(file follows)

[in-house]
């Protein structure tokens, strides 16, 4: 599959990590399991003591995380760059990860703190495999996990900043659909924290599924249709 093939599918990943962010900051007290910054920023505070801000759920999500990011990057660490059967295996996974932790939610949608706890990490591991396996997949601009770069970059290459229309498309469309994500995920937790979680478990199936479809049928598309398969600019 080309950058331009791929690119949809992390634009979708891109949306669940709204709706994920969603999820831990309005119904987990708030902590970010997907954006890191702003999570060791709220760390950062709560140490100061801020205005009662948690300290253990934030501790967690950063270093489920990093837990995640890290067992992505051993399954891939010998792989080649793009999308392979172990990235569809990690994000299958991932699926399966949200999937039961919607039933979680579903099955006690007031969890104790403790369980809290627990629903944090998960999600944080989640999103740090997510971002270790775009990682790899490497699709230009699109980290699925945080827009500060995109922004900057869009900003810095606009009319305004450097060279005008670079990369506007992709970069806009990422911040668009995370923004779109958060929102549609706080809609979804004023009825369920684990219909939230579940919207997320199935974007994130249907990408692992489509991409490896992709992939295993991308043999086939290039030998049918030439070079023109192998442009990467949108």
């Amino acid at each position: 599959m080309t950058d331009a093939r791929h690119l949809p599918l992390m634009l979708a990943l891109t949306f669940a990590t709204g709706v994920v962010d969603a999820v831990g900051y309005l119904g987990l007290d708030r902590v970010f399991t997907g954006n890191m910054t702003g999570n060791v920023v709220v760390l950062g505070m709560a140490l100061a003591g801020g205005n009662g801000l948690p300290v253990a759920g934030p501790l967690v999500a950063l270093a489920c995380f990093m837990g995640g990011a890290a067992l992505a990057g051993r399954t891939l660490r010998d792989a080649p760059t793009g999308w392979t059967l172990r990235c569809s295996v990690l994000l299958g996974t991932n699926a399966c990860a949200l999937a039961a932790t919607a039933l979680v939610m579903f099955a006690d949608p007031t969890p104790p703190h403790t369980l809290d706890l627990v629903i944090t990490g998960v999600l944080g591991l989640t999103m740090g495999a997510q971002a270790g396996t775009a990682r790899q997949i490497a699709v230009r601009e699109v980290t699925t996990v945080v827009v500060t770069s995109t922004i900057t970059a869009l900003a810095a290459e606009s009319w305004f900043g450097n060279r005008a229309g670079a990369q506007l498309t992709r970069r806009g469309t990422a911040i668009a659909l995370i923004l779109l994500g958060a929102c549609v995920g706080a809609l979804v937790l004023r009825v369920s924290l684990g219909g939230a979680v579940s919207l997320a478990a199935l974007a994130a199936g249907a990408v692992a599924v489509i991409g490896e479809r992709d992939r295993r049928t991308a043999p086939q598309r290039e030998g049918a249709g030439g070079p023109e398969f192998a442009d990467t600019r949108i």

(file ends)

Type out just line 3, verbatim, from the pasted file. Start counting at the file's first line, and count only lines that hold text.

């Amino acid at each position: 599959m080309t950058d331009a093939r791929h690119l949809p599918l992390m634009l979708a990943l891109t949306f669940a990590t709204g709706v994920v962010d969603a999820v831990g900051y309005l119904g987990l007290d708030r902590v970010f399991t997907g954006n890191m910054t702003g999570n060791v920023v709220v760390l950062g505070m709560a140490l100061a003591g801020g205005n009662g801000l948690p300290v253990a759920g934030p501790l967690v999500a950063l270093a489920c995380f990093m837990g995640g990011a890290a067992l992505a990057g051993r399954t891939l660490r010998d792989a080649p760059t793009g999308w392979t059967l172990r990235c569809s295996v990690l994000l299958g996974t991932n699926a399966c990860a949200l999937a039961a932790t919607a039933l979680v939610m579903f099955a006690d949608p007031t969890p104790p703190h403790t369980l809290d706890l627990v629903i944090t990490g998960v999600l944080g591991l989640t999103m740090g495999a997510q971002a270790g396996t775009a990682r790899q997949i490497a699709v230009r601009e699109v980290t699925t996990v945080v827009v500060t770069s995109t922004i900057t970059a869009l900003a810095a290459e606009s009319w305004f900043g450097n060279r005008a229309g670079a990369q506007l498309t992709r970069r806009g469309t990422a911040i668009a659909l995370i923004l779109l994500g958060a929102c549609v995920g706080a809609l979804v937790l004023r009825v369920s924290l684990g219909g939230a979680v579940s919207l997320a478990a199935l974007a994130a199936g249907a990408v692992a599924v489509i991409g490896e479809r992709d992939r295993r049928t991308a043999p086939q598309r290039e030998g049918a249709g030439g070079p023109e398969f192998a442009d990467t600019r949108i």